PRESS RELEASE 16 June 2020

30 JULY to 05 NOVEMBER 202030 July, 5 p.m.  The first two podcasts in a fifteen-part series will be launched, championing independent publishers, their authors and translators, and a guest interview with the publisher behind Nordic Noir.

Bridging the Divide is hosted by editor and translator, Georgia de Chamberet, and journalist and author, Lucy Popescu. The series introduces to readers a selection of new writing in translation by diverse authors, and flies in the face of the perceived view that literary translation is just for the highbrow.

The podcast line-up features award-winning authors from across Europe, including Lars MyttingJ.S. Margot and Tommy Wieringa, as well as interviews with their publishers Christopher MacLehose, Adam Freudenheim and Philip Gwyn Jones. Owing to the Covid-19 pandemic, 9 of the 11 books featured have been published during the lockdown, so festival appearances, launches and talks were cancelled. With our twinned reviews and podcasts, we aim to generate extra Media exposure and long-term visibility, attracting readers to discover new titles in translation by storytellers popular in their homeland. THE PROGRAMMEThe weekly series kicks off with two podcasts on 30 July
 J.S. Margot, Flemish author of Mazel Tov, translated by Jane Hedley-Prôle, discusses navigating clashing cultures with Georgia de Chamberet, who then interviews Adam Freudenheim, (Pushkin Press);
 on 06 August, Rose Baring, (Eland Publishing), and translator Robyn Marsack, exchange views on So It Goes and the traveller’s tales of the late Swiss author, Nicolas Bouvier;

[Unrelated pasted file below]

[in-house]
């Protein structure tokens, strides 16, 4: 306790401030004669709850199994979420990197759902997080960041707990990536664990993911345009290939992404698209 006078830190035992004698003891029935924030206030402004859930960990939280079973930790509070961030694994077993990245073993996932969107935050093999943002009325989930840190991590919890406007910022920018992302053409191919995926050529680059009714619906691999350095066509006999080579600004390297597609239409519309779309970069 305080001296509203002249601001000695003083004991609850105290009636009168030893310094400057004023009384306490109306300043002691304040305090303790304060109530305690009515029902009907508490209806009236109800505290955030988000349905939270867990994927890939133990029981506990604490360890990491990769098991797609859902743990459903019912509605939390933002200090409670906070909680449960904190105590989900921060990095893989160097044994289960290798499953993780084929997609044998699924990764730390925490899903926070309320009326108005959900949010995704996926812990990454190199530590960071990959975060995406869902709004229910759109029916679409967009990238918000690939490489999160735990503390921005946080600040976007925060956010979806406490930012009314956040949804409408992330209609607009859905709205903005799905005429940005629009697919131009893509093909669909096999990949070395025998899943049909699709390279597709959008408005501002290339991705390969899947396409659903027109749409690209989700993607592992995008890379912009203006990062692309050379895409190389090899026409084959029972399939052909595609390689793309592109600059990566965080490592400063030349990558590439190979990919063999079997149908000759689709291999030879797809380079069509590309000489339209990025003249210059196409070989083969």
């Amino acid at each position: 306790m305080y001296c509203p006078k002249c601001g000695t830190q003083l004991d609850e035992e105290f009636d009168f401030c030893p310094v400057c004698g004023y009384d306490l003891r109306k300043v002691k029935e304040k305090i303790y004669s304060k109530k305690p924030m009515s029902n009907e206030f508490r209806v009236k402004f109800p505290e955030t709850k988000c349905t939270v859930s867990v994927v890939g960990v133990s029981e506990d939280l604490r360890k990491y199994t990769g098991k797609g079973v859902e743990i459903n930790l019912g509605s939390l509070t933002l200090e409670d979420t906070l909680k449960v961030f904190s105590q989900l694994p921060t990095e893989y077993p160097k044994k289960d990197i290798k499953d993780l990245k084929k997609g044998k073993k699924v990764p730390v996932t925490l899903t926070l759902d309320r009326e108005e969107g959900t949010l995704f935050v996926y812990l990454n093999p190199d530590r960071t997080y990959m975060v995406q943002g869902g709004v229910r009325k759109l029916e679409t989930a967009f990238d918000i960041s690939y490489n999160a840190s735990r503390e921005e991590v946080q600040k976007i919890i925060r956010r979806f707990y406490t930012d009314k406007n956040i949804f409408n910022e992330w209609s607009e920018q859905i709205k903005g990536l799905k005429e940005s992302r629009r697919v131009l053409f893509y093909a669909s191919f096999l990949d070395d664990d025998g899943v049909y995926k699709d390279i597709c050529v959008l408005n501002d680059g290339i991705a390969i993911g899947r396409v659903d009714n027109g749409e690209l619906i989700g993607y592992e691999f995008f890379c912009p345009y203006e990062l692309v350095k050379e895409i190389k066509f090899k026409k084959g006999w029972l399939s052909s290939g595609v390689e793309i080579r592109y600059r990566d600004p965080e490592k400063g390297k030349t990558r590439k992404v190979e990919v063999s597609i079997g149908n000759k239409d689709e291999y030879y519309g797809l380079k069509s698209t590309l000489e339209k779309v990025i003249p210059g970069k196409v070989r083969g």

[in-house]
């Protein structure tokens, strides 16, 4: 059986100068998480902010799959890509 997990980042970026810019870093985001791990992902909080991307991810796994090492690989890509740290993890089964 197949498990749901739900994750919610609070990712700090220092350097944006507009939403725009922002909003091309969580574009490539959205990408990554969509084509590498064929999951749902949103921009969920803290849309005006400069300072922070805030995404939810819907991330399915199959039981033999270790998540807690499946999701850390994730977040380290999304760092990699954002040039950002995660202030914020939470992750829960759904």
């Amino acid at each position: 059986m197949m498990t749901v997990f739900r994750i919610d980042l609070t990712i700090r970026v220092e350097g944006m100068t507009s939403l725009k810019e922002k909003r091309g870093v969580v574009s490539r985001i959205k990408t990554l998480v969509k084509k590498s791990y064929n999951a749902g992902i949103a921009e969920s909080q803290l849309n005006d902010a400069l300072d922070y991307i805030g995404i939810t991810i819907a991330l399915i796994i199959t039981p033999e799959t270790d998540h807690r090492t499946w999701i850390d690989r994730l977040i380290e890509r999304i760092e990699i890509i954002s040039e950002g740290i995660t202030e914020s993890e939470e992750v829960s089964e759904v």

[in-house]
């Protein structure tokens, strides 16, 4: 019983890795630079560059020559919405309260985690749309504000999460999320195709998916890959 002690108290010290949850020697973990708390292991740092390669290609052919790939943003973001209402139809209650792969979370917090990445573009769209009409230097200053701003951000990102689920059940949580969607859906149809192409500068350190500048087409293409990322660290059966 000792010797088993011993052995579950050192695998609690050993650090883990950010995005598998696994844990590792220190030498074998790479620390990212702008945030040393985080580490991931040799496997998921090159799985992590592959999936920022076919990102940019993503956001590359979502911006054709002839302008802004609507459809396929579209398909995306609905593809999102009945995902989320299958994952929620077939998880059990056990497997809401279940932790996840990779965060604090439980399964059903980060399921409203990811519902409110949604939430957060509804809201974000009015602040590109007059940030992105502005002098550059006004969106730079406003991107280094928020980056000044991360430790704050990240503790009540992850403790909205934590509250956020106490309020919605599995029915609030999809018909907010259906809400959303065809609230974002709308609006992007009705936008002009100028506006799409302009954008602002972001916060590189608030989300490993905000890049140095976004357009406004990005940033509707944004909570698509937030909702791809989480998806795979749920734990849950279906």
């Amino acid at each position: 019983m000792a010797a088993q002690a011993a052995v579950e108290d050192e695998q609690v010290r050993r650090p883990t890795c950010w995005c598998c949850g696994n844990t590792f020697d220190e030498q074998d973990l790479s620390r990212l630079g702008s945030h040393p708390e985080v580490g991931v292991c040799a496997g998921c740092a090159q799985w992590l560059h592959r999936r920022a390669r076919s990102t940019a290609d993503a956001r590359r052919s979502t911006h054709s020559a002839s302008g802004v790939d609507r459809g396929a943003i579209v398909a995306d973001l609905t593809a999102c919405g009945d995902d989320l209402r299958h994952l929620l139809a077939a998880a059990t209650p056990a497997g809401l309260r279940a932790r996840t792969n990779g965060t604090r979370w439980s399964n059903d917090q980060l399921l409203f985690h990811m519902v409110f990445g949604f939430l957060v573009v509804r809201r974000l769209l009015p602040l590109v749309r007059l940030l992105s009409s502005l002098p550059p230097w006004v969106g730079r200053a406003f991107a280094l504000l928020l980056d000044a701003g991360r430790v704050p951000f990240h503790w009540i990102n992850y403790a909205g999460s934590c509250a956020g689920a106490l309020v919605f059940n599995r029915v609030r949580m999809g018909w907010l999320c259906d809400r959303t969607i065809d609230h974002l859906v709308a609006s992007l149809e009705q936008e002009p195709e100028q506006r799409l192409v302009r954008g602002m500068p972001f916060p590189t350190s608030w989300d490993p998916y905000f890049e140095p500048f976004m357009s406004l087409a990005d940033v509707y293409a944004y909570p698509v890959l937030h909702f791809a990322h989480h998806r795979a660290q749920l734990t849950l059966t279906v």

translator from the German, Jamie Lee Searle, and editor Anne Meadows, (Granta Books), discuss The Great Homecoming by Korean author Anna Kim with a focus on love, war and the riptide of history, on 13 August, (15 August is Korean Independence Day);
 translator, James Womack, discusses death in the sun and Heaven, by Spanish author, Manuel Vilas on 20 August with Georgia de Chamberet, who then interviews Michael Schmidt (Carcanet);
 on 27 August, translator Lulu Norman and Lucy Popescu explore the desert hell endured by Moroccan author, Aziz BineBine, who writes about it in Tazmamart: 18 Years of Morocco’s Secret Prison, (Haus);
 bestselling Norwegian author, Lars Mytting, discusses The Bell in the Lake (MacLehose Press) and tradition vs. modernity with his translator, Deborah Dawkin, on 03 September, followed by Georgia de Chamberet interviewing Christopher MacLehose, the publisher behind Nordic Noir;
 on 10 September, Georgia de Chamberet interviews Moroccan author, Tahar Ben Jelloun, whose latest offering On Terrorism: Conversations with my daughter is published by Small Axes/HopeRoad, (in French and English);